Since January, a residential abatement committee, appointed by the City Council, has been creating a list of problematic properties in Piedmont. Now city officials plan to use the list to begin the abatement process on about 60 properties there, said Mayor Rick Freeman.
Beginning next week the city will send letters to notify property owners that their homes or properties have been identified as nuisances. The notification will be the first step in a legal process that allows the city to clean blighted properties at the owners’ expense.
“This is their first opportunity to start cleaning up their yard,” Freeman said.
Piedmont’s residential streets are peppered with a mix of blighted homes and well-kept residences. The contrast is evident in several neighborhoods, including Gadsden Street where a handful of residents hope the city’s abatement push will make a difference.
“I wish they’d get it done,” said Larry Reynolds, who lives in a well-kempt one-level home there. “This used to be a pretty little town.”
Reynold's home is flanked by two residences that are as tidy as his own. The neighbors who live on either side of him, Harry O’Neal and Ann Rainey, said they are waiting to see whether the city’s abatement push will be successful.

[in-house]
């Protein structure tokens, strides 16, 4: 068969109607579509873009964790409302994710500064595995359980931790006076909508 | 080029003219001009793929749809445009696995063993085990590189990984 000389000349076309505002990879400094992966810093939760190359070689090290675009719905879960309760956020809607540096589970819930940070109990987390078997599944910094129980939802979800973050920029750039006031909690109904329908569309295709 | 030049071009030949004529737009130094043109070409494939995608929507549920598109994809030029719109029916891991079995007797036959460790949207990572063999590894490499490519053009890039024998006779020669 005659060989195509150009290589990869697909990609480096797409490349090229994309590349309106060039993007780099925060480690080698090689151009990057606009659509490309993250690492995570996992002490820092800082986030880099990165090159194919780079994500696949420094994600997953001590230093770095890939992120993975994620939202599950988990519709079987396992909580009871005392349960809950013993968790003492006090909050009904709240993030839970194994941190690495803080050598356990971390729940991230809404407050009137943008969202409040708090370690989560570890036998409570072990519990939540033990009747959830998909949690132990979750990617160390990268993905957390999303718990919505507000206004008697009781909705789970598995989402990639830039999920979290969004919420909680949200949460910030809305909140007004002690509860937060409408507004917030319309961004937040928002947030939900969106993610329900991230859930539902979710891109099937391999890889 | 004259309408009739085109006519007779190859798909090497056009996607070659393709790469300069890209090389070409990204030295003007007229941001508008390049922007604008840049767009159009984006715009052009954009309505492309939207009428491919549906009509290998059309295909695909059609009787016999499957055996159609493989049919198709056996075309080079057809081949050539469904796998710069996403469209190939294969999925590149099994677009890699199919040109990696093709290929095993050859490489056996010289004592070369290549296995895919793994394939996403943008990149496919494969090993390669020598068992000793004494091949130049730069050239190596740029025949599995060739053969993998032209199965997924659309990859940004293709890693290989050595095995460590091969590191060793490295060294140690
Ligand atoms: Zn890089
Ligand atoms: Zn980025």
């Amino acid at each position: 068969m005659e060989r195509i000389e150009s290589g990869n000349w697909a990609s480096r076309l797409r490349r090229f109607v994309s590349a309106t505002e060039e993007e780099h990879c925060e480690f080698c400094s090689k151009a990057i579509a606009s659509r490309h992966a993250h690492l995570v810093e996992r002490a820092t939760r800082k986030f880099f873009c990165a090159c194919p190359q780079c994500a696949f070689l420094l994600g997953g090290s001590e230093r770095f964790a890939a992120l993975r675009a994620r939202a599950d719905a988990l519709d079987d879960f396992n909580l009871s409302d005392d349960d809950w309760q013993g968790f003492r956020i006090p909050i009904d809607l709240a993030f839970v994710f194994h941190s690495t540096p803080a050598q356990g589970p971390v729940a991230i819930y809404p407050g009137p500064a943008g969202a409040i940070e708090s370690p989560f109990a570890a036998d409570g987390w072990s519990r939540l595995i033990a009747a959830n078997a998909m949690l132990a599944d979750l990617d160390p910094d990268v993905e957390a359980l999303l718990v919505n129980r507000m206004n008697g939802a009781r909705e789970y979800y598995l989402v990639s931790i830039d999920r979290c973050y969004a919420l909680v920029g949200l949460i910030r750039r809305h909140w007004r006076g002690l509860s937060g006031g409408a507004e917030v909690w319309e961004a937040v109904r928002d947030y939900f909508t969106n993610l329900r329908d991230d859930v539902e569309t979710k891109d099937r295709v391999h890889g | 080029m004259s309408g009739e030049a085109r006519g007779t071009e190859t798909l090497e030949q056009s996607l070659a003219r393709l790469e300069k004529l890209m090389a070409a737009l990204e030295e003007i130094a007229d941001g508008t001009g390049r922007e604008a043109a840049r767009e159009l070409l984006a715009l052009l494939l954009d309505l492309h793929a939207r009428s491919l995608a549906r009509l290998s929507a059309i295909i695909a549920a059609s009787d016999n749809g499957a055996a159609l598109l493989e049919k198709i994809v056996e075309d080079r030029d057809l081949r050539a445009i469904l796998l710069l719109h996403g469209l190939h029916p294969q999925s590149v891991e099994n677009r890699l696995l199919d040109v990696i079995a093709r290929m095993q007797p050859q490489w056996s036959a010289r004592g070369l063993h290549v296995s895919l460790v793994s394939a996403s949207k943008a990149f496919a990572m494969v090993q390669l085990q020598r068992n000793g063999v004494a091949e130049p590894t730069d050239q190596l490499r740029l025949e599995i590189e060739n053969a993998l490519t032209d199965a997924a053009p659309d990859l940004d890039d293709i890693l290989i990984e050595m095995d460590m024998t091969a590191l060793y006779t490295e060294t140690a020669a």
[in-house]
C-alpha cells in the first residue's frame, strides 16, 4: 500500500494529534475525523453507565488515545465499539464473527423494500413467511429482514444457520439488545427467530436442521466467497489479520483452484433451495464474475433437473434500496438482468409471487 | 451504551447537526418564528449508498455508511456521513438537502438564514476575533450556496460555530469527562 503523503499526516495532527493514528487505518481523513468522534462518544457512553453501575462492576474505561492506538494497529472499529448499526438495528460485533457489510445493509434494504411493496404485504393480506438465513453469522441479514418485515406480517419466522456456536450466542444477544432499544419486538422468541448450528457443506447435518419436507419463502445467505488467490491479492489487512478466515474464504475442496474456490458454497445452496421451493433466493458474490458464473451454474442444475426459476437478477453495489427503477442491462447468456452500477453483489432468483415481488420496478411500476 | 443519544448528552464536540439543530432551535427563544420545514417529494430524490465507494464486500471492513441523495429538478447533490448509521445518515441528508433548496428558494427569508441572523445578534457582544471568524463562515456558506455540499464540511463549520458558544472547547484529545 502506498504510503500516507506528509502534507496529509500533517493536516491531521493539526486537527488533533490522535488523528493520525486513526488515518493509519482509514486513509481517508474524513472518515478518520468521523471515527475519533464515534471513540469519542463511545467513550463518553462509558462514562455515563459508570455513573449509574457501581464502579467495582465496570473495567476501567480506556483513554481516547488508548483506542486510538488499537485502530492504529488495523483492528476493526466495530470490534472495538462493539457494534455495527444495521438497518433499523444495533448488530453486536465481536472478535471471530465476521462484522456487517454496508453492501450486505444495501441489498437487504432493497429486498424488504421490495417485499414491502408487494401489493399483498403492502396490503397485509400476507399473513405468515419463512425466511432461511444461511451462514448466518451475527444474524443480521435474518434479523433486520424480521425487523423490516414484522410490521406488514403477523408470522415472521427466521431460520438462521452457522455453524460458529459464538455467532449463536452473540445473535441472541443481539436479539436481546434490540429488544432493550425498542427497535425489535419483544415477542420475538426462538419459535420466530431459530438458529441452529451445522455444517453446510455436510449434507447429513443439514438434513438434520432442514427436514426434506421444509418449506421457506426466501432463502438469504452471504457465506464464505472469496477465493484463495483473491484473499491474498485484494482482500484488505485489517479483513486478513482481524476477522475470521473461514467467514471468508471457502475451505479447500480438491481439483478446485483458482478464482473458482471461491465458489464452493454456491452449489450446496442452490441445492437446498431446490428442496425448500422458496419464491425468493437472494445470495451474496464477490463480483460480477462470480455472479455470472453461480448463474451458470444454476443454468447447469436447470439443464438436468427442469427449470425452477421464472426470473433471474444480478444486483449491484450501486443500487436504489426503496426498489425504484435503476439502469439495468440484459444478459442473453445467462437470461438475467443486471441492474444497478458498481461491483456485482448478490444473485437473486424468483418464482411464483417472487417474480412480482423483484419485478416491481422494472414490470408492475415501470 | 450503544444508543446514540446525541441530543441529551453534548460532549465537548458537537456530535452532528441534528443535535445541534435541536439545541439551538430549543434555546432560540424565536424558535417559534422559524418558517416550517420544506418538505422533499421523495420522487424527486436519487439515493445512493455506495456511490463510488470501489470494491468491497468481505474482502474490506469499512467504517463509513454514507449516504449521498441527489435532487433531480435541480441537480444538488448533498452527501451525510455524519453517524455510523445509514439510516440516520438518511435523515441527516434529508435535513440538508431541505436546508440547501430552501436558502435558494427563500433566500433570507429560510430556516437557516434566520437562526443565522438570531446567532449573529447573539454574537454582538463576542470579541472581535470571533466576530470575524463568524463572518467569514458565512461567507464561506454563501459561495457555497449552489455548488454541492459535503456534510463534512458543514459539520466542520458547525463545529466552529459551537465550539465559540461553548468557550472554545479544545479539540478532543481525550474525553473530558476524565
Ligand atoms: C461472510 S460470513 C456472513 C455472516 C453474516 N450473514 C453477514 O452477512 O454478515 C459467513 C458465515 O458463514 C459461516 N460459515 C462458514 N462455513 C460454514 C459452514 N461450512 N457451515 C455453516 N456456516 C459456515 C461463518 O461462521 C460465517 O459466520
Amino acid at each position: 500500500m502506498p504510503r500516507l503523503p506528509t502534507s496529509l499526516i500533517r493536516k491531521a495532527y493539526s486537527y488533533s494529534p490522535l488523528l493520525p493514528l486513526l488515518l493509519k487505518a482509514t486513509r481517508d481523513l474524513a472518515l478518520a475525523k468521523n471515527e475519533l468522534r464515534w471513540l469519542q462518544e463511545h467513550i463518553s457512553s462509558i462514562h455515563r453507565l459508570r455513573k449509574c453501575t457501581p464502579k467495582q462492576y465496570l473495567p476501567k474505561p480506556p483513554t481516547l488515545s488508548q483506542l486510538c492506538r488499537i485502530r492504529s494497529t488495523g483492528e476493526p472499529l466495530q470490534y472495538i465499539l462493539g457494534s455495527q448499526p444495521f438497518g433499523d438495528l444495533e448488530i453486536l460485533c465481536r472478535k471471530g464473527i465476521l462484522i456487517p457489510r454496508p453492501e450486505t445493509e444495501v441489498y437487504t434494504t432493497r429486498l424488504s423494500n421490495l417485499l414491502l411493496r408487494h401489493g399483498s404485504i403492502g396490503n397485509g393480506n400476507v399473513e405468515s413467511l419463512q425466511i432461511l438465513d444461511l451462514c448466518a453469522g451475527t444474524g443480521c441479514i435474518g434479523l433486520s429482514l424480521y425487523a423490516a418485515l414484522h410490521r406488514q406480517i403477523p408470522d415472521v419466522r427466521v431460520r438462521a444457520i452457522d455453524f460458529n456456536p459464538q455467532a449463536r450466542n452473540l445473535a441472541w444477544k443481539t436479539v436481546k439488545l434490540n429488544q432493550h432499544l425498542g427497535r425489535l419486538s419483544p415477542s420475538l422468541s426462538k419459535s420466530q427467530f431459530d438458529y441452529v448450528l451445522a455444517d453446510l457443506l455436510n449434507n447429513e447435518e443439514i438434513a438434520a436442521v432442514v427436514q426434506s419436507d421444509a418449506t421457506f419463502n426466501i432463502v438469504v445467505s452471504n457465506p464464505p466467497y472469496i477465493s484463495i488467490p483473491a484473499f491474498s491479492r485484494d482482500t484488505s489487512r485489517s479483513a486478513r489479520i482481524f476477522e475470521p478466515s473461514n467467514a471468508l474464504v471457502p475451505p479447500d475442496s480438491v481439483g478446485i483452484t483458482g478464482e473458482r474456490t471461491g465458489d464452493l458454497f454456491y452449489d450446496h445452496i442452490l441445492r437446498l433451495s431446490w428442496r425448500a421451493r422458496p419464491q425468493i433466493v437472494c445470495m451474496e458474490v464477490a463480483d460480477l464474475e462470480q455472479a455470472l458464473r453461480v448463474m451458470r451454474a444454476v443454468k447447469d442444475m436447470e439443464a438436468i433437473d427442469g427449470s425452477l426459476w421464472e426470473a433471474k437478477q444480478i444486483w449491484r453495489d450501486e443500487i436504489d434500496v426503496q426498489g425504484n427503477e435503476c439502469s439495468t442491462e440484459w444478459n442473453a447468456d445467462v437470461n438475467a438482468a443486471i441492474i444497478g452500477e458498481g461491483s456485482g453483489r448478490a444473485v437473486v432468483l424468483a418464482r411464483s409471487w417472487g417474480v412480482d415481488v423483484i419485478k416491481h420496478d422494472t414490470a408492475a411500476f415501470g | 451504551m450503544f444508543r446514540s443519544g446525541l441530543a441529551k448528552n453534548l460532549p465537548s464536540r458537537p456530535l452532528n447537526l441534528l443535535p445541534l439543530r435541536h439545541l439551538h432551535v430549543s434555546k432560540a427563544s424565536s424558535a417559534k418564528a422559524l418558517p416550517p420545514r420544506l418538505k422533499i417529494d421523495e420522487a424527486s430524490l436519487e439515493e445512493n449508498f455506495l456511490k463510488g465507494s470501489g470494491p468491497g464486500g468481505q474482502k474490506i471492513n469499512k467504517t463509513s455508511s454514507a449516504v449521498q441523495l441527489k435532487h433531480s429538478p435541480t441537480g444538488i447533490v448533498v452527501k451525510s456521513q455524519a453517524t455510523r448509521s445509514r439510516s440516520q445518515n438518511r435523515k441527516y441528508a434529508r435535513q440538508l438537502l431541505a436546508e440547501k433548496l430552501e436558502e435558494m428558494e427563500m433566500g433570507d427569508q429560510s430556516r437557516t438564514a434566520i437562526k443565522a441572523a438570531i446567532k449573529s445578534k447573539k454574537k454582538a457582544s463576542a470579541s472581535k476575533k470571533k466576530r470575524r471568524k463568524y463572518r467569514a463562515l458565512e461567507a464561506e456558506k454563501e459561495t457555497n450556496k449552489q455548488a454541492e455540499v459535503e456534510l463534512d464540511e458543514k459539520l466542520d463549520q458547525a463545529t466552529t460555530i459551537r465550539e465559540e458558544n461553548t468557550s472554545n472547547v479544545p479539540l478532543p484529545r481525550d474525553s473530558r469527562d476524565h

If it is, it won’t be the first time the abatement program has made a noticeable difference. About eight years ago Piedmont was in the midst of an abatement push that led to the demolition of more than 100 homes, officials said.
Freeman said he hopes the renewed effort will make the city more comfortable for residents and more attractive to companies that are considering a move to Piedmont.
That abatement effort stalled in recent years but when the current City Council took office late last year, members decided to establish the residential abatement committee. Since then the committee, made up of two residents from each of the city’s seven districts, has been patrolling neighborhood streets to look for problem properties.
The committee members recorded the addresses on forms that were later turned in to City Council members and passed them to the mayor and on to Carl Hinton, the city’s building inspector.
While the residential abatement committee has been collecting lists of problem properties, a Piedmont City Council abatement committee has been reviewing the city's abatement ordinance. In a Thursday meeting the members of that committee, headed by Councilwoman Brenda Spears, will meet with Piedmont police Chief Steven Tidwell to discuss amending its existing policy, Freeman said.
The new ordinance could include provisions to expedite the abatement process to make it easier to get properties clean, Hinton said.
To be sure the city’s abatement procedures are consistent with surrounding cities, they've consulted Anniston, Centre and Jacksonville about the steps they take to clean up private properties, Freeman said.
The mayor added that the City Council could vote on the ordinance as early as the next meeting, on April 16.
While the city is planning to improve its abatement enforcement, it’s not making the changes without offering assistance. On April 13 the city will partner with the Piedmont Benevolence Center for a cleanup day.
Staff writer Laura Johnson: 256-235-3544. On Twitter @LJohnson_Star.